Proteomic identification of proteins specifically oxidized in Caenorhabditis elegans expressing human Aβ(1-42): Implications for Alzheimer's disease

Debra Boyd-Kimball, H. Fai Poon, Bert C. Lynn, Jian Cai, William M. Pierce, Jon B. Klein, Jmil Ferguson, Christopher D. Link, D. Allan Butterfield

Research output: Contribution to journalArticlepeer-review

79 Scopus citations

Abstract

Protein oxidation has been shown to lead to loss of protein function, increased protein aggregation, decreased protein turnover, decreased membrane fluidity, altered cellular redox poteintial, loss of Ca2+ homeostaisis, and cell death. There is increasing evidence that protein oxidation is involved in the pathogenesis of Alzheimer's disease and amyloid beta-peptide (1-42) has been implicated as a mediator of oxidative stress in AD. However, the specific implications of the oxidation induced by Aβ(1-42) on the neurodegeneration evident in AD are unknown. In this study, we used proteomic techniques to identify specific targets of oxidation in transgenic Caenorhabditis elegans (C. elegans) expressing human Aβ(1-42). We identified 16 oxidized proteins involved in energy metabolism, proteasome function, and scavenging of oxidants that are more oxidized compared to control lines. These results are discussed with reference to Alzheimer's disease.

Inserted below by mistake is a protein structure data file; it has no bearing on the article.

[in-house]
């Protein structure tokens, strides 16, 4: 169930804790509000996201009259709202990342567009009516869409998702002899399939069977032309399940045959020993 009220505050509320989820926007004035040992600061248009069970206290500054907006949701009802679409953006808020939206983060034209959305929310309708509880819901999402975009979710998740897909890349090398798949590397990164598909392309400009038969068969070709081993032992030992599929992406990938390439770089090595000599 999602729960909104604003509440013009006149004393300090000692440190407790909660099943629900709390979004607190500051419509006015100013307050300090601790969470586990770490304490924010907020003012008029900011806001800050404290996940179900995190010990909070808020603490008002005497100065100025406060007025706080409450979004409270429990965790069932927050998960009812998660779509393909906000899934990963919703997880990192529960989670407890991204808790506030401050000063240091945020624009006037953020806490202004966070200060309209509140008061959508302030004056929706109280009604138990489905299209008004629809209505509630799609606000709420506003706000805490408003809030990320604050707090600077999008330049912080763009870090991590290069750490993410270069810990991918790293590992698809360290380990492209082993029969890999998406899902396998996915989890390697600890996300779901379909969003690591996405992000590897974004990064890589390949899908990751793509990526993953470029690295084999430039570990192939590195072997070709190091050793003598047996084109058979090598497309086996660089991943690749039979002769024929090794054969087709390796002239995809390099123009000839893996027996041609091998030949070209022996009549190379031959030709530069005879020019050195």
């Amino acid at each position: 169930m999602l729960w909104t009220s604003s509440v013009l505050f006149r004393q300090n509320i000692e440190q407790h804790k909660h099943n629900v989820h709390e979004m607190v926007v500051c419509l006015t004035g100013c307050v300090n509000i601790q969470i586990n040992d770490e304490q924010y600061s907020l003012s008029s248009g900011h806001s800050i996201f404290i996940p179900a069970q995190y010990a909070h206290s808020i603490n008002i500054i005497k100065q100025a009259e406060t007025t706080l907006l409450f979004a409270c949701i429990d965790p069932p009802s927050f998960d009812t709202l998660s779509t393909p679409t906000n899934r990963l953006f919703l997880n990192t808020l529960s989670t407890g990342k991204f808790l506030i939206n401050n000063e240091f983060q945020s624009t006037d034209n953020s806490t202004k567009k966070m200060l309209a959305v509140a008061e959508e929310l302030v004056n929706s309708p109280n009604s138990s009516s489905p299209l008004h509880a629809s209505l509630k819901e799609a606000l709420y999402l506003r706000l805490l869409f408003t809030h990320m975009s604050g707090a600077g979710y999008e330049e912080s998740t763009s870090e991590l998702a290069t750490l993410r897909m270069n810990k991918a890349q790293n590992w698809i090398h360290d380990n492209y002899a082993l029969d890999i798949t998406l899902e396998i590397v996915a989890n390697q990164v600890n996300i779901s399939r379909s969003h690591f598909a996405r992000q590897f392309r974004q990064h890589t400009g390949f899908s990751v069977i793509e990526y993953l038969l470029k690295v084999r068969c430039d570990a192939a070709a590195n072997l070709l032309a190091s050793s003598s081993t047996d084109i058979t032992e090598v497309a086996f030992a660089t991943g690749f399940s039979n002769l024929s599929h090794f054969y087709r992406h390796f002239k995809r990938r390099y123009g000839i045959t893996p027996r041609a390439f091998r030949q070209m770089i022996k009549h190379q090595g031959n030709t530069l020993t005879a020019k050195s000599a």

Original languageEnglish
Pages (from-to)1239-1249
Number of pages11
JournalNeurobiology of Aging
Volume27
Issue number9
DOIs
StatePublished - Sep 2006

Bibliographical note

Funding Information:
This work was supported in part by NIH grants to D.A.B. [AG-05119; AG-10836] and C.D.L [AG12423, AG21037]. We are indebted to Creg Darby for providing the XA1440 strain.

Keywords

  • Alzheimer's disease
  • Amyloid β-peptide
  • C. elegans
  • Protein oxidation
  • Proteomics

ASJC Scopus subject areas

  • General Neuroscience
  • Aging
  • Clinical Neurology
  • Developmental Biology
  • Geriatrics and Gerontology

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